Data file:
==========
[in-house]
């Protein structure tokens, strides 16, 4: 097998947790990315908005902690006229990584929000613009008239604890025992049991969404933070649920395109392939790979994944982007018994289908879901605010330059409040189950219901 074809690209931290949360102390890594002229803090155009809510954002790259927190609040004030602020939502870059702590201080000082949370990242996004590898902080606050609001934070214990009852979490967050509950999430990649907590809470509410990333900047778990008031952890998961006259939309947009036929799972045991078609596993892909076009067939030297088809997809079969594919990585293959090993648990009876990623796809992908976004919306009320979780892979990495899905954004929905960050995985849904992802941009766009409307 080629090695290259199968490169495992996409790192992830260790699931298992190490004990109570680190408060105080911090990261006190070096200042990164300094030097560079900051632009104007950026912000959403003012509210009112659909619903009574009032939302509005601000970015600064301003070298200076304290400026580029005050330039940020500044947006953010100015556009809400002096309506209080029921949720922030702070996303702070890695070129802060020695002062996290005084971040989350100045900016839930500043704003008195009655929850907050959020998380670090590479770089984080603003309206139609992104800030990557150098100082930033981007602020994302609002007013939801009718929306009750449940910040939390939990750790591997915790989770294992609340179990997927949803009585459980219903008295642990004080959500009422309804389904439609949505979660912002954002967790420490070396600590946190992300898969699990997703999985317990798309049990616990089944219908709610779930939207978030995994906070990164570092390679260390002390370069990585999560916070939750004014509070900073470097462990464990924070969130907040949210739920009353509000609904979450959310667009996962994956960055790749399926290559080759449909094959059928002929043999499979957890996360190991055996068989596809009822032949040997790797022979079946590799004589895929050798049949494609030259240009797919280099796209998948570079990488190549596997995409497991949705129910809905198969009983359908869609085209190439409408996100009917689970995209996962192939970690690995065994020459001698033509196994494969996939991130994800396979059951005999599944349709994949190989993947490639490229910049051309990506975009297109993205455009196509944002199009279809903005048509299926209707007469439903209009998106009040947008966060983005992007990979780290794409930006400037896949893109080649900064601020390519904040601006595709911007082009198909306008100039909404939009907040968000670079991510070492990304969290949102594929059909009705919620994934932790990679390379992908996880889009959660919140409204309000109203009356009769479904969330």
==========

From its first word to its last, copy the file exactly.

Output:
[in-house]
């Protein structure tokens, strides 16, 4: 097998947790990315908005902690006229990584929000613009008239604890025992049991969404933070649920395109392939790979994944982007018994289908879901605010330059409040189950219901 074809690209931290949360102390890594002229803090155009809510954002790259927190609040004030602020939502870059702590201080000082949370990242996004590898902080606050609001934070214990009852979490967050509950999430990649907590809470509410990333900047778990008031952890998961006259939309947009036929799972045991078609596993892909076009067939030297088809997809079969594919990585293959090993648990009876990623796809992908976004919306009320979780892979990495899905954004929905960050995985849904992802941009766009409307 080629090695290259199968490169495992996409790192992830260790699931298992190490004990109570680190408060105080911090990261006190070096200042990164300094030097560079900051632009104007950026912000959403003012509210009112659909619903009574009032939302509005601000970015600064301003070298200076304290400026580029005050330039940020500044947006953010100015556009809400002096309506209080029921949720922030702070996303702070890695070129802060020695002062996290005084971040989350100045900016839930500043704003008195009655929850907050959020998380670090590479770089984080603003309206139609992104800030990557150098100082930033981007602020994302609002007013939801009718929306009750449940910040939390939990750790591997915790989770294992609340179990997927949803009585459980219903008295642990004080959500009422309804389904439609949505979660912002954002967790420490070396600590946190992300898969699990997703999985317990798309049990616990089944219908709610779930939207978030995994906070990164570092390679260390002390370069990585999560916070939750004014509070900073470097462990464990924070969130907040949210739920009353509000609904979450959310667009996962994956960055790749399926290559080759449909094959059928002929043999499979957890996360190991055996068989596809009822032949040997790797022979079946590799004589895929050798049949494609030259240009797919280099796209998948570079990488190549596997995409497991949705129910809905198969009983359908869609085209190439409408996100009917689970995209996962192939970690690995065994020459001698033509196994494969996939991130994800396979059951005999599944349709994949190989993947490639490229910049051309990506975009297109993205455009196509944002199009279809903005048509299926209707007469439903209009998106009040947008966060983005992007990979780290794409930006400037896949893109080649900064601020390519904040601006595709911007082009198909306008100039909404939009907040968000670079991510070492990304969290949102594929059909009705919620994934932790990679390379992908996880889009959660919140409204309000109203009356009769479904969330």